She married very young, and from that point forward she fell into very stereotypical roles. She did all the cooking, serving, cleaning, sewing, etc. She never learned to drive. She once worked as a cook in a restaurant in Israel, and otherwise has never held a job. In the meantime, my father-in-law was responsible for anything financial. She really has no idea how much anything costs (other than groceries), how to budget, how to make purchasing decisions, etc.

I'm very concerned about how things are going to proceed. She is going to be living on a fixed social security income. My husband has already had to argue with her about a number of items that she has considered necessities that she just isn't going to be able to afford. (Daily newspaper, using a bank card when buying groceries instead of a budgeted amount of cash.) She unfortunately has to sell off a lot of their belongings, including items she really wants to keep.

I haven't had the warmest relationship with my mother-in-law, but love her and am very worried about how this is going to work going forward. I trust my husband to use good judgement, but still feel concerned about problems coming up from us being too involved with her finances and care.

Wednesday, January 21, 2009

Sad legacy

My father-in-law passed away last month. Although I cared very much for him and feel he suffered unnecessarily at the end of his life, unfortunately he left a very sad legacy behind.

My FIL had a poor relationship with money. He started his own business many years ago, and according to my husband the nature of the business was that some years he'd make half-a-million dollars, and other years they'd be relying on a gemach. The problem was that my FIL didn't save anything from the good years. Not a penny. The minute he had money, he would spend it. And unfortunately, as my husband has been going through his belongings, it turns out that much of what he bought was garbage. Fake gold and silver (that he believed was real and spent a lot of money on.) He bought things he didn't need - he would get a new TV if he heard that one of his friends had gotten one, even though he didn't need it.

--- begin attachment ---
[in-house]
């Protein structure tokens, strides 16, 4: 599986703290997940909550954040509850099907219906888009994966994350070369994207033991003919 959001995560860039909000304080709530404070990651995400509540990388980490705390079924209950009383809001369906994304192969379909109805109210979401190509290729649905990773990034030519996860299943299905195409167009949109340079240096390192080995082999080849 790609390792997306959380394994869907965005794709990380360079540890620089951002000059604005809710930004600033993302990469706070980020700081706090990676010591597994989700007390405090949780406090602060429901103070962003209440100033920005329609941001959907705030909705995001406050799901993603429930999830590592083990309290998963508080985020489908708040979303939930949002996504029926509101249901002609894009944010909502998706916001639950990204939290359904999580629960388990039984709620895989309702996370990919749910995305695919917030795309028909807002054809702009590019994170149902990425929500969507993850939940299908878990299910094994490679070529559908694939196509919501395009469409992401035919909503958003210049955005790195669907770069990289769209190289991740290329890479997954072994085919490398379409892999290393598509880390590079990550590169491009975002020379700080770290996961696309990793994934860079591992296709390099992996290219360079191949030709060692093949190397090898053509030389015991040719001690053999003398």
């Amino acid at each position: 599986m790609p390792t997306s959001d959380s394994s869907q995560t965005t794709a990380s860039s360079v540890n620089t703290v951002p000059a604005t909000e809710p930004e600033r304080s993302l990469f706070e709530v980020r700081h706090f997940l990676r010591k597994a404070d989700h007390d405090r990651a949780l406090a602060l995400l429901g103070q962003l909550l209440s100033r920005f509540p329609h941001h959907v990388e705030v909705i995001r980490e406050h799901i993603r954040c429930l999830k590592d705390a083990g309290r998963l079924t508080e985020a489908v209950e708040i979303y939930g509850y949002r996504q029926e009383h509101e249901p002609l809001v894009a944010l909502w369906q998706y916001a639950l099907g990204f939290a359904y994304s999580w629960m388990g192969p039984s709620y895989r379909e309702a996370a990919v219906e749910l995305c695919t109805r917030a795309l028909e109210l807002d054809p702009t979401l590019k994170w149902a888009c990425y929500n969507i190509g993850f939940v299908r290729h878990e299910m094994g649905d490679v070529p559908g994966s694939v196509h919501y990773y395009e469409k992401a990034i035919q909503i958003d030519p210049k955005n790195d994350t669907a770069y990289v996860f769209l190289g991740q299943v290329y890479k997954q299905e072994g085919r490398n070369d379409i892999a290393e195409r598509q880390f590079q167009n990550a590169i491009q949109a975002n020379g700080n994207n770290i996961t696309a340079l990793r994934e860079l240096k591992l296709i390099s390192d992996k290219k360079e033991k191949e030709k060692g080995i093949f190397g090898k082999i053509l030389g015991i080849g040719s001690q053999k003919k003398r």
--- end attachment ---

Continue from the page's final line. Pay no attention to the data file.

My FIL used things instead of words. He would buy expensive gifts instead of saying the words "I'm sorry." My nieces and nephews only have memories of him buying them things, not spending time with them during their visits. Several years ago he sent my children a shipping box full of candy. Another time he bought my kids a ton of presents that were actually all cheap (not well-made and broke right away), rather than finding out if there was one item that they might really like, just so that it would look like he had bought them so many gifts.

And, on top of this attitude, he just didn't have the income to live like this. He spent loads of money decorating his house the minute he moved in (new floors, cabinets, etc.) yet it is being foreclosed because he didn't pay the mortgage. My husband had to argue with his parents to cancel their newspaper subscription when they clearly couldn't afford it, yet he actually CANCELLED HIS LIFE INSURANCE POLICY and left my mother-in-law with nothing. (She will be living on a small social security check for the rest of her life.)

Sunday, October 05, 2008

Yay Auntie A!

Just want to thank my friend who took the children apple picking today, since I am sick and my husband has an injured foot. I don't know if she took any pictures, but if so I'll try to post some afterwards.

The real meaning of a kosher home

One of the most kosher Shabbat meals I ever ate was at the home of my cousin whose family has not been observant in many generations. My cousin Claire and her husband live on an island off of an island off of Vancouver - it takes a mini-plane and a ferry to get there. We met over a genealogy website, and she invited me to come visit one summer when I was in college.

Although she has no connection to kashrut or Shabbat, she asked me extensive questions and made it a top priority to make sure everything was done right. She bought me an entire set of dishes and cooking items, and bought anything in their tiny general store that had a hechsher. We made a Shabbat meal, and sat up watching the candles and talking. Again, although she has no personal interest in observance, she made many positive comments and nothing negative, and this is her general approach to life as well. (For example, instead of using terms like "ultra-orthodox," she says "enthusiastic" which I feel conveys a really positive attitude.)

Now, let me tell you about one of the most traif Shabbat meal I attended. It was at the home of a rabbi who would later steal $3000 from my husband. This person was considered fairly high up in his yeshiva, and was the rav of the local shul. He spent the entire meal criticizing and ranting about all sorts of Jewish people, with a real hatred in his voice. He had complaints about women, including ranting at his teenage daughter about wanting to go to Israel after high school. He and his family did nothing the whole meal to make me feel welcome in their home, since I had never met them before, but instead just ignored me.

Friday, September 26, 2008

Fantastic website for the New Year

Project Forgiveness - for people to send in videos or posts about forgiveness.

(Thanks to Orthonomics for the link)